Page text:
Set Fire to the Rain is the newest addition to my list of reminder songs, and one that seemed fairly obvious from the start. If you walked through our massive mobile home in Las Vegas on an idle Saturday afternoon (so massive that the air conditioning bill was $300 a month and I hesitate to think about what heating costs were during the winter), there was always a radio on in the second living room that we never used extensively, near my parents' bedroom door, and Sunny 106.5 was always the station, which had, and still has, the habit of playing the same songs over and over throughout the day. When Skyfall the latest James Bond movie, was preparing to come out that November, they played Adele's song constantly when it was released, at least 20 times that day.

Now when I hear Set Fire to the Rain, I think about all of Valley Vista All-Age Mobile Home Park. I think about walking our two dogs at night, past that one streetlight that always winked off, the bulb going but no one replacing it until it was nearly time for us to move out and move on. I remember the bushes I always liked, the tall ones that for some reason reminded me of Boulder City and the Boulder City Library, which I always thought about whenever I saw them. I remember the tiny carport we had, when Dad had to stop the PT Cruiser (and then the Toyota Corolla) just before the stairs leading up to the laundry room, which was our entrance, because the car was right there and it wasn't worth walking around to the front door stairway. We'd walk up to the back door, walk through the laundry room, and there was the media room (where we kept the big-screen TV I owned, the DVD player, the VCR, the collection of DVDs, and not much else, not even a chair or a couch. It was easier to sit on the floor), my room, Meridith's room, and to the left was the kitchen, so it was always easy to bring in groceries. Plus, we always stored water bottles on the floor of the laundry room, another reason why it was easier entering that way.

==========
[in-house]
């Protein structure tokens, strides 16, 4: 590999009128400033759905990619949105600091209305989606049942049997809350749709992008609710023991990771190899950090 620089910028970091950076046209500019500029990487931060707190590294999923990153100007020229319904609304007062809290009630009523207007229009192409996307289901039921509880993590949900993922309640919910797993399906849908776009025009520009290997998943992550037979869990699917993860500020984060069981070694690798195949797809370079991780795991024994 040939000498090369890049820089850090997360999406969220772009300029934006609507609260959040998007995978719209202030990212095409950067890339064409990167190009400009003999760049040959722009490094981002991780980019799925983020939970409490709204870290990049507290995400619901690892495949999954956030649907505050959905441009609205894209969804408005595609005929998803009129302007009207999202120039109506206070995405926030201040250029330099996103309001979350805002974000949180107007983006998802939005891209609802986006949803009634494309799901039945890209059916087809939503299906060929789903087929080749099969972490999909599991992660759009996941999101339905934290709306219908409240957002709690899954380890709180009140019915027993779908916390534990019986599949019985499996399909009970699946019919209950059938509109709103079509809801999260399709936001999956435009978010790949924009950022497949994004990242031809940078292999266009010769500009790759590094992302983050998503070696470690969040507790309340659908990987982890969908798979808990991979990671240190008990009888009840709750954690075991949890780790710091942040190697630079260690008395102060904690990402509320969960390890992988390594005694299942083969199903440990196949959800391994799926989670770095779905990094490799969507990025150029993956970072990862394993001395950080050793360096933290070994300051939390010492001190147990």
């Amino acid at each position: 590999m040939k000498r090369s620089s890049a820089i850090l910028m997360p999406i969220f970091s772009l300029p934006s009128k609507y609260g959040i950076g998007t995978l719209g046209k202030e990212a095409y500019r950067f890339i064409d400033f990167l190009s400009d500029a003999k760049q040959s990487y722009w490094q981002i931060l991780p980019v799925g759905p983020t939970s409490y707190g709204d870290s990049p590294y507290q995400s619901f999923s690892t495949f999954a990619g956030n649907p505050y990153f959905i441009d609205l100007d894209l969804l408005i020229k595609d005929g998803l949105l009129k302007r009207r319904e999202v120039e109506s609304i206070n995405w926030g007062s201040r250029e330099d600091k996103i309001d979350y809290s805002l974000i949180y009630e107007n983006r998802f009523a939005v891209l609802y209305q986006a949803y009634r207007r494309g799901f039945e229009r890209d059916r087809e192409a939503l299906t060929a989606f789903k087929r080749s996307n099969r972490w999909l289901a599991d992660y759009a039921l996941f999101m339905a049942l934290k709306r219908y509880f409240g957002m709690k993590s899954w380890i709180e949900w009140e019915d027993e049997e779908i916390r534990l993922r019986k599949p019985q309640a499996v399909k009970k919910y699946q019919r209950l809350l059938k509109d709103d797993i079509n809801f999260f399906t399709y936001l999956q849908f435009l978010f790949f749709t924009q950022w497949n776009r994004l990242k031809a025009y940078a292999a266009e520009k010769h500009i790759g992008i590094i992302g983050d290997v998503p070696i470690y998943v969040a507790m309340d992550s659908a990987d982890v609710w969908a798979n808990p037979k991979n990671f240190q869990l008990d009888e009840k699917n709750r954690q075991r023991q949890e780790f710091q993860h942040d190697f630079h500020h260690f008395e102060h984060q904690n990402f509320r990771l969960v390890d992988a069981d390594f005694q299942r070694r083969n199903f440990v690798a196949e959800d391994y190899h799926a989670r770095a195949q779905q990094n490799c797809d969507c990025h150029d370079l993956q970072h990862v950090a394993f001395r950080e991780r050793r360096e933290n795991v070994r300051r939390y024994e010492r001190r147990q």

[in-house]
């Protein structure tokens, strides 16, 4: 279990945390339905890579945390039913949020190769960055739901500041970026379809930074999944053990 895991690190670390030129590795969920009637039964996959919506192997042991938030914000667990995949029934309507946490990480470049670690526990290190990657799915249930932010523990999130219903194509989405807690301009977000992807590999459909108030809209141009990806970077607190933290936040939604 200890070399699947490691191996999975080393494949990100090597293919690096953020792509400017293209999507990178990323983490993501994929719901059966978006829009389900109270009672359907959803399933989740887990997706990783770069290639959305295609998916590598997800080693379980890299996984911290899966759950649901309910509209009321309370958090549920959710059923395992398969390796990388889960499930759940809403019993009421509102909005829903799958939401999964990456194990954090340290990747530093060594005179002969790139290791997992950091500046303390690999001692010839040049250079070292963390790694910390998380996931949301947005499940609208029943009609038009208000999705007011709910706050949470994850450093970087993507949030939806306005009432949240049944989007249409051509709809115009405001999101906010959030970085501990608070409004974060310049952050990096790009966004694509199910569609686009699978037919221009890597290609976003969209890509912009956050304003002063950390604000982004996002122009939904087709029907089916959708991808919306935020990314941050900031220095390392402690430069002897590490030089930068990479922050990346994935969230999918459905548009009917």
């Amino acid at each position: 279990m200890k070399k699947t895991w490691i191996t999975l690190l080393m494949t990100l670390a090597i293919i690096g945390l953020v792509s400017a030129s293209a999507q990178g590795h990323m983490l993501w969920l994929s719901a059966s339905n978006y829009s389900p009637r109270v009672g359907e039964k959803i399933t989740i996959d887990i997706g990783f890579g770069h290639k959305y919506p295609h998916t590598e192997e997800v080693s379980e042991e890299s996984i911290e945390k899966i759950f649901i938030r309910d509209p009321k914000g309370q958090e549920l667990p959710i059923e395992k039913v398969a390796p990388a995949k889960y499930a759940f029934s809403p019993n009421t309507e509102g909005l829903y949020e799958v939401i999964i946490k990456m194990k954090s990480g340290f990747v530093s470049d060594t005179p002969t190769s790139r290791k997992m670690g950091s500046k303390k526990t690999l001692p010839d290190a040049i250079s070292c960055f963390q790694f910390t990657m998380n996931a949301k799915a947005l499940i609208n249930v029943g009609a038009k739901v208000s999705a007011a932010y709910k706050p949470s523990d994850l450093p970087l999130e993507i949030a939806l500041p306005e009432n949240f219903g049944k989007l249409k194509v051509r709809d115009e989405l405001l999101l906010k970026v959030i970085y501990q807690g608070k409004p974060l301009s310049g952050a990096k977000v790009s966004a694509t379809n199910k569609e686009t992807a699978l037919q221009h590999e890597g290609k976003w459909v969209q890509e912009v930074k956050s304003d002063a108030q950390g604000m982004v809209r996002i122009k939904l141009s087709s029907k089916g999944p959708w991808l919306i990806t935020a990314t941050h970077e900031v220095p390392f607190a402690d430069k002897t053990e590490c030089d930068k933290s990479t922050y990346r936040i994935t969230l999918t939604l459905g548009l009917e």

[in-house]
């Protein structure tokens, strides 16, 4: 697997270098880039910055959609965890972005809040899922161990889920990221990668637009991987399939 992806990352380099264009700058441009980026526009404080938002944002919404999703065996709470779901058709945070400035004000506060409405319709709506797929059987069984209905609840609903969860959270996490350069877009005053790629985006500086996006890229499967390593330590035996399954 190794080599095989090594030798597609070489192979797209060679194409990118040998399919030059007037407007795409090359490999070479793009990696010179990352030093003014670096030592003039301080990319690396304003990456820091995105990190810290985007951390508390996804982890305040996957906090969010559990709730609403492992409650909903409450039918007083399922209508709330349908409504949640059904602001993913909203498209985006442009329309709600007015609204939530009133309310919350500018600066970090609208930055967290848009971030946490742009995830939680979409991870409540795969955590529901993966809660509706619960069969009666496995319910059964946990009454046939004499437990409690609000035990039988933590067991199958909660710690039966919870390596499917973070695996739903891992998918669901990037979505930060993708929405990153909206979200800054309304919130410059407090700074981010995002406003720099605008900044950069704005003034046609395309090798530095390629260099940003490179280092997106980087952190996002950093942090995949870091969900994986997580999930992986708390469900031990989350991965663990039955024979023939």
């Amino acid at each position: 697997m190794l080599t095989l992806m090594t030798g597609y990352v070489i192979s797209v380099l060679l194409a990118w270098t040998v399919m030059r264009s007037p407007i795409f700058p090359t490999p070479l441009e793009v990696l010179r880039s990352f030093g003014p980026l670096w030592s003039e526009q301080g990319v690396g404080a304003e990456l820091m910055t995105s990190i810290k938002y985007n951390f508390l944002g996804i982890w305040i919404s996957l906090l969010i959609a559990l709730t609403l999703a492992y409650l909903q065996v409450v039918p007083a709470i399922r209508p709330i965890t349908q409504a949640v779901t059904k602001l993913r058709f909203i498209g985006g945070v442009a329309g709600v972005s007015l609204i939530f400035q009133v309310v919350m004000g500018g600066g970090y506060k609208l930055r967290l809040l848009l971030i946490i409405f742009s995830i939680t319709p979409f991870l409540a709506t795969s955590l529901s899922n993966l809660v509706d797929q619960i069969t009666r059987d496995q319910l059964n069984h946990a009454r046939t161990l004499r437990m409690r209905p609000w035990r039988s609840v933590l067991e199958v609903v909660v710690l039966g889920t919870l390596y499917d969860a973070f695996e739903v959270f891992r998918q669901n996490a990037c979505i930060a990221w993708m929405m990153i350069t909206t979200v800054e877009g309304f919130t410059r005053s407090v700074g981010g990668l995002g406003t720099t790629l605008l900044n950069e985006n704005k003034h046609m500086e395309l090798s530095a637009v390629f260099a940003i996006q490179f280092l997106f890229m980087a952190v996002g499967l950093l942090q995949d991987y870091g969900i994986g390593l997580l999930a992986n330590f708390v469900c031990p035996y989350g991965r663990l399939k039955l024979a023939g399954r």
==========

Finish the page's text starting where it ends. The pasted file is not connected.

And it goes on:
Hearing that song, I also think about the few times Meridith and I walked around the entire park, and those days when it was cool enough outside that many mobile home front doors were open, and we passed one mobile home just past the clubhouse, and from inside were these incredible cooking smells, not just of dinner being made, but a history there. It smelled like someone was reaching from deep inside their heart and soul and bringing forth what they remembered fondly, what they wanted to recreate in their kitchen. I was so tempted to tell Mom and Dad that we wouldn't be home for dinner, to try to convince those inside that mobile home to invite us over for dinner. I wanted to taste what they clearly loved so much. There wasn't sauce out of a jar or defrosted meat coming from that kitchen. It all smelled fresh. It smelled like a brown sauce with something else, because a red sauce is noticeable right off, but a brown sauce takes time to understand.